Tag Archives: summer 2007

WAY MORE WEST: New & Selected Poems

Edward Dorn Penguin Poets ($20) by Mark Terrill With the publication of Edward Dorn’s Way More West, it’s now possible within the context of a single volume to gauge the wide range and scope of the career of one of the most significant and controversial poets included under the rubric of the New American Poetry. Constantly […]


Nancy Kuhl Shearsman Books ($15) by James Berger Nancy Kuhl’s first full length book of poems tells, or suggests, stories of women’s lives wildly disparate in action, but connected in feeling: of the adolescent Salome; of Amelia Earhart; of St. Catherine; and of the primary character, a composite, unnamed woman whose title is that of […]


Joseph Lease Coffee House Press ($15) by Noah Eli Gordon There is in the Jewish tradition a daily prayer called the Sh’ma, which begins: Shema Yisrael Adonai Eloheinu Adonai Ehad. Although the translation can vary, it is roughly equivalent to: Hear, O Israel! The Lord, our God. The Lord is One. The prayer is a testament to […]


Shin Yu Pai 1913 Press ($16) by Lucas Klein Shin Yu Pai writes a poetry of sensory overload. Beneath a surface tension of typography and ekphrasis, Sightings: Selected Works presents poems about commoditization, communication, sexism, and sex. At times her language skims with channel-surfing quickness, but somehow her postmodernism conveys depth, too, where meanings might battle against […]


Rebecca Loudon Ravenna Press ($13.95) by Rebecca Weaver “Maculate stony / spalls mapping her thrash,” in the poem “Vacuuming the House of God,” portends other dark and rhythmic passages in Rebecca Loudon’s new poetry collection, Radish King. Loudon’s language works with a sense of mystical urgency; in places, these poems are deeply personal at the same time […]


Bruna Mori Paintings by Matthew Kinney Meritage Press ($14.95) by Craig Perez In the essay “Theory of the Dérive,” Situationist International founder Guy Debord defines a basic situationist practice: “the dérive (literally: ‘drifting’) [is] a technique of rapid passage through varied ambiances. Dérives involve playful-constructive behavior and awareness of psychogeographical effects, and are quite different from the […]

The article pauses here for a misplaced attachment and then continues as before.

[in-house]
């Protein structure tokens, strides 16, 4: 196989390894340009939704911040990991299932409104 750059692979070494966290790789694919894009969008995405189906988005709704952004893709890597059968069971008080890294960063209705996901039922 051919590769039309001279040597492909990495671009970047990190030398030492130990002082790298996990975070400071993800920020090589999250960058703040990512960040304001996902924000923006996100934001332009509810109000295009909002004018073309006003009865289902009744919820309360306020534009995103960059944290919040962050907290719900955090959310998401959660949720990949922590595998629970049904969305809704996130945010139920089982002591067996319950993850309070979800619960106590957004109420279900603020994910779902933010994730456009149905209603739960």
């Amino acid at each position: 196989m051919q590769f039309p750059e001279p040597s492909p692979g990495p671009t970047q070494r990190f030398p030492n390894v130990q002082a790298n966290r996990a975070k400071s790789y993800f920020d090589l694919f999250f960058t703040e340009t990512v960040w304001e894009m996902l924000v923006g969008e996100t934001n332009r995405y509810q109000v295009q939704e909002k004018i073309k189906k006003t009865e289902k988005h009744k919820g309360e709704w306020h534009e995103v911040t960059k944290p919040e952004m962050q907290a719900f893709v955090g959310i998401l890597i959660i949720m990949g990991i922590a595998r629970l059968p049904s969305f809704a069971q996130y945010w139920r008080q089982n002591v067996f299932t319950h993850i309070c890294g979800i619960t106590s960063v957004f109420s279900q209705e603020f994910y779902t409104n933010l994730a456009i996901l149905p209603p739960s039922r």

Daniel Borzutzky BlazeVOX ($14) by Vincent Czyz At first, Daniel Borzutzky’s The Ecstasy of Capitulation seems like another small book from another small press, and initially the collection doesn’t defy expectations of boredom: “Noun Clause” was a snooze. “Present Progressive” didn’t progress. “Simple Present” was simply forgettable: I only think of you when I do not think […]

STOP FORGETTING TO REMEMBER: The Autobiography of Walter Kurtz

Peter Kuper Crown ($19.95) by David A. Beronä Peter Kuper’s latest work is an extensive self-parody of a cartoonist’s life and an impressive example of autobiographical fiction in a graphic narrative. Kuper portrays his alter ego as Walter Kurtz, a middle-aged cartoonist who invites the reader into his studio to hopscotch between self-absorbed tales of […]


Kim Deitch Pantheon ($23) by Todd Robert Petersen The term “graphic novel” has become ubiquitous over the last few years, but in many cases it’s a misnomer. The major graphic narratives of the last few years have been autobiographical. Even though graphic memoirs from Maus to Persepolis challenge both the traditional comics and narrative memoir forms, Kim Deitch injects […]

CASANOVA: Volume One: Luxuria

Matt Fraction and Gabriel Bá Image Comics ($24.99) by Rudi Dornemann As part of the new “slimline” format from Image Comics that’s meant to be more accessible than the bulk of comics produced by the major publishers, Matt Fraction and Gabriel Bá’s Casanova is relatively inexpensive and generally self-contained. These constraints shape the comic, increasing the density […]